All in all, if you have the sighted assistance to get through the various puzzles that require it, a way to navigate the world for untrackable elements and your preferred workaround for non-narrated screens, God Of War: Ragnarok is well worth investing your time into even if it's not as accessible as it might otherwise be as a gamer without sight.

As for Give Me God Of War, I'm also pleased to report that I finally got past a fight that had me stuck for a significant period of time, not just due to good fortune in terms of enemy attacks, but also because I'd figured out the patterns, much as a sighted player would be able to! Though I'm still early in the game i can't wait to hopefully beat the entire thing, even if it takes me a while, as it would anybody. This will be likely my hardest ever videogame completion that I've personally achieved once I finish it (yes, even harder than The Last of us Part II on Grounded or Permadeath I think), but it's something I've always wanted to try and would be proof positive, aside from the aforementioned caveats, of just how accessible the game is and how much potential there is in what we're already seeing in this title in its current state as of the time of writing.





I would have loved to be able to say that this game was fully playable without sighted assistance. As it stands, however, that is not the case given there is content that cannot be completed without the assistance of a sighted player in one form or another.

God Of War Ragnarok is certainly an accessible title, though how much you can do without assistance will still unfortunately depend on your level of vision.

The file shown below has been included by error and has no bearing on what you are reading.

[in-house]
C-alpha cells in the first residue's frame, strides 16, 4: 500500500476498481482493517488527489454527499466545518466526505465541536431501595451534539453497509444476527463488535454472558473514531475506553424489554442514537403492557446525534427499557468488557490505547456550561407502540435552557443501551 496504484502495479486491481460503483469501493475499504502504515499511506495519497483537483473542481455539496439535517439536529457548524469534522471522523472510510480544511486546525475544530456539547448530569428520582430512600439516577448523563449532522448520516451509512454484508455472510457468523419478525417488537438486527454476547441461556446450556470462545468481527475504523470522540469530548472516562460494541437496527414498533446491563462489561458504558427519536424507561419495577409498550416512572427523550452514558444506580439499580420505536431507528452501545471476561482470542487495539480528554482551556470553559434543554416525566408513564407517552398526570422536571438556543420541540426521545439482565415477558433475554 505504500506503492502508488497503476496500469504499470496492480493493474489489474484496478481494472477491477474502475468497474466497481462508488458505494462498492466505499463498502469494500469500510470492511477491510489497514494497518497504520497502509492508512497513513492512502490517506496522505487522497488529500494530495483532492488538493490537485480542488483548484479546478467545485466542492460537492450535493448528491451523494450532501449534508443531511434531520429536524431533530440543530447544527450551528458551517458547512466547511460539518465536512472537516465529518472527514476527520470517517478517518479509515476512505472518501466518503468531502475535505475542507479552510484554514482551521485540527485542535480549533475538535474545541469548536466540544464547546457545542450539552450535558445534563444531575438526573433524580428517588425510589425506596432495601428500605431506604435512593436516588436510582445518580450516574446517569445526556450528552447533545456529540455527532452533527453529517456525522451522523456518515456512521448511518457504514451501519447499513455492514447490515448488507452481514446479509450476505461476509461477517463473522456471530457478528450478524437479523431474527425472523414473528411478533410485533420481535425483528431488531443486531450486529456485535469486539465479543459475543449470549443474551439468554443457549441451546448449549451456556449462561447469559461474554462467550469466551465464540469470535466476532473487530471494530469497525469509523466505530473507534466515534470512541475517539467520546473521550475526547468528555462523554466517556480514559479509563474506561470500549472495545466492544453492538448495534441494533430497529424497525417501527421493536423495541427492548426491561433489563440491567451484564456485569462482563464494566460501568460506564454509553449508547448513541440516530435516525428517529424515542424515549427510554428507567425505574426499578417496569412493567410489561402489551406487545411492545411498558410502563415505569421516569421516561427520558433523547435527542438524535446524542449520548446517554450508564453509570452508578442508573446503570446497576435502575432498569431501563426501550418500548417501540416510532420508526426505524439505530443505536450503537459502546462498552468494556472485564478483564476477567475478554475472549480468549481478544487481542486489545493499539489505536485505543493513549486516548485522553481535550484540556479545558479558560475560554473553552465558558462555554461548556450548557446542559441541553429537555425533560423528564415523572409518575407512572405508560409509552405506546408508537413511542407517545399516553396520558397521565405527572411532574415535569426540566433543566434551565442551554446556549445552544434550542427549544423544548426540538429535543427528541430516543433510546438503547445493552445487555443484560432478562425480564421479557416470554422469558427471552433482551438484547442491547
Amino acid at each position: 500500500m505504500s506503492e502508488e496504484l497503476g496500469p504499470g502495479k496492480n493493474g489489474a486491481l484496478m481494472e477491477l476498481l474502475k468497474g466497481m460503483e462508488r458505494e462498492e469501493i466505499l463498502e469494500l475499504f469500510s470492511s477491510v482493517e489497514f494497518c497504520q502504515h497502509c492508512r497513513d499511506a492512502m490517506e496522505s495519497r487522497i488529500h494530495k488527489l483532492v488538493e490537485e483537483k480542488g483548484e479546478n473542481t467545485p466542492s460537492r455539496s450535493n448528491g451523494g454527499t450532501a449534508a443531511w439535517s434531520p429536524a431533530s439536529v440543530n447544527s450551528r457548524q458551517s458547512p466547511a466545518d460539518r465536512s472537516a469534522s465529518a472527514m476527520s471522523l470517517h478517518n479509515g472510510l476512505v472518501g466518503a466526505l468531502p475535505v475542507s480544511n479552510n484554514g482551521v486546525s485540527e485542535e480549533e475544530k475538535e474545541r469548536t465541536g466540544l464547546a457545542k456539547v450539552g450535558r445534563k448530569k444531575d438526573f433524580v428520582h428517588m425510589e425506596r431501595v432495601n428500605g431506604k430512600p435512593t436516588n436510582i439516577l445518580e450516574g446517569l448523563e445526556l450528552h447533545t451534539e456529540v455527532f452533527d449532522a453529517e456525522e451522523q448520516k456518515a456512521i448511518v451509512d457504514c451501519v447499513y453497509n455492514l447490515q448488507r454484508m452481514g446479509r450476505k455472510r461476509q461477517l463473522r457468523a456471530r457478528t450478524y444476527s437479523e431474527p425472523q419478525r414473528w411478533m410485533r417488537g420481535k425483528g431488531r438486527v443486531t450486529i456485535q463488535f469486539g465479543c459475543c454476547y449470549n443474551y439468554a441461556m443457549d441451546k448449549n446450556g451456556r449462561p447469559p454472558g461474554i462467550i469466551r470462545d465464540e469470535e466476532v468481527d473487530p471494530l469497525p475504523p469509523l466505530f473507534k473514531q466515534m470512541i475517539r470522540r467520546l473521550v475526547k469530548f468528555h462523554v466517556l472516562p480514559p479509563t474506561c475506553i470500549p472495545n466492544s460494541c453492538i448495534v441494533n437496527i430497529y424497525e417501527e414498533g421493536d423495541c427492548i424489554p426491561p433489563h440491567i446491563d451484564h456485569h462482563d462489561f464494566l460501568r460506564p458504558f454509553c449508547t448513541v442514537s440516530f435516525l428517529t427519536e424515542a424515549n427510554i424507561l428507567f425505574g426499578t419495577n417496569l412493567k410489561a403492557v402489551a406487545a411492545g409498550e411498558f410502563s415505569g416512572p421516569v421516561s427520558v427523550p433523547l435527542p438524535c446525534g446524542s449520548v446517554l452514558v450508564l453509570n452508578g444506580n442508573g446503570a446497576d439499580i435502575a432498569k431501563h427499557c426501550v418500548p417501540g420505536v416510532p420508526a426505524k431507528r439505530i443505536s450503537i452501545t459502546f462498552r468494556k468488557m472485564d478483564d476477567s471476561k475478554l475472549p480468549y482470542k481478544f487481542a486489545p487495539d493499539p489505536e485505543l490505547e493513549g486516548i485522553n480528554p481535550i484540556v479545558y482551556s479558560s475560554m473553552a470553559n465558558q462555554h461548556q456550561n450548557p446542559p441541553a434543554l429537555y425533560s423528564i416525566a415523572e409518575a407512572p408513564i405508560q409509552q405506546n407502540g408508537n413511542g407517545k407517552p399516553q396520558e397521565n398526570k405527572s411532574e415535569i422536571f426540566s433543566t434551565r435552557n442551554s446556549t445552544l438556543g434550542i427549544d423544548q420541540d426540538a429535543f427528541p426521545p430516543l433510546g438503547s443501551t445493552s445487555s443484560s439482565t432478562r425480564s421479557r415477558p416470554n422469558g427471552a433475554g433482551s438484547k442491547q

With all the accessibility improvements in this game that I'd previously mentioned, even in spite of the caveats I experienced along the way, playing what I could of this game has been a great journey and nothing like what's come before in terms of accessible mainstream games in this genre. That being said, the fact that you need sighted assistance to gain the platinum or even do certain things like upgrade skills and manage your inventory still hurts as, with those things being possible, I would gladly have spent hours grinding to level myself up and improve my combat skills, enjoying the narrative side content along the way too.

Sony Santa Monica, considering they started their accessibility journey later into development, have pulled off an amazing feat even getting this far, though of course there is still much to be done. Will it be achieved as a part of this game's life cycle? We'll just have to hope, wait and see.

I would like to thank PlayStation and Sony Santa Monica, not just for the review copy of the game I received, but also for setting a bar for games in the action combat genre to follow whether indie or triple A. It may not be a perfect experience in terms of accessibility, but it does far surpass anything we've had before in its genre or style.

I would also like to extend my thanks to Mila Pavlin, Lead UX Designer at Sony Santa Monica and her colleagues throughout the studio (not just on her team directly), for being not only very receptive to feedback provided, but also extremely willing to assist where possible, something that all studios could learn from in terms of accessibility.

I can't wait to see where things go next. I've had the fantastic opportunity to enter this world, now mostly on my own terms in this second entry and I very much look forward to the next game that gives me even greater successes in that regard.